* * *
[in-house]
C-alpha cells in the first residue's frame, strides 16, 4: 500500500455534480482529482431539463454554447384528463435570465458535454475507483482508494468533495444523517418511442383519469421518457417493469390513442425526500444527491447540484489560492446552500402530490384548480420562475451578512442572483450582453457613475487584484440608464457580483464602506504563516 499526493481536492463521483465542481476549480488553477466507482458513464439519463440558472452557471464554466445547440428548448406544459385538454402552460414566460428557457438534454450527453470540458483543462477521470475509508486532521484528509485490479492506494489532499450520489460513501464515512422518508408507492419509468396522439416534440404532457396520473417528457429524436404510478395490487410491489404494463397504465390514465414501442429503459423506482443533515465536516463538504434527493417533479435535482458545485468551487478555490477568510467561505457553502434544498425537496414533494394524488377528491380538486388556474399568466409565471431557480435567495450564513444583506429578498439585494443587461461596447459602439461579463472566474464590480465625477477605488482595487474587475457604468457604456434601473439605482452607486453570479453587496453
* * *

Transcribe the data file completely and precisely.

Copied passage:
[in-house]
C-alpha cells in the first residue's frame, strides 16, 4: 500500500455534480482529482431539463454554447384528463435570465458535454475507483482508494468533495444523517418511442383519469421518457417493469390513442425526500444527491447540484489560492446552500402530490384548480420562475451578512442572483450582453457613475487584484440608464457580483464602506504563516 499526493481536492463521483465542481476549480488553477466507482458513464439519463440558472452557471464554466445547440428548448406544459385538454402552460414566460428557457438534454450527453470540458483543462477521470475509508486532521484528509485490479492506494489532499450520489460513501464515512422518508408507492419509468396522439416534440404532457396520473417528457429524436404510478395490487410491489404494463397504465390514465414501442429503459423506482443533515465536516463538504434527493417533479435535482458545485468551487478555490477568510467561505457553502434544498425537496414533494394524488377528491380538486388556474399568466409565471431557480435567495450564513444583506429578498439585494443587461461596447459602439461579463472566474464590480465625477477605488482595487474587475457604468457604456434601473439605482452607486453570479453587496453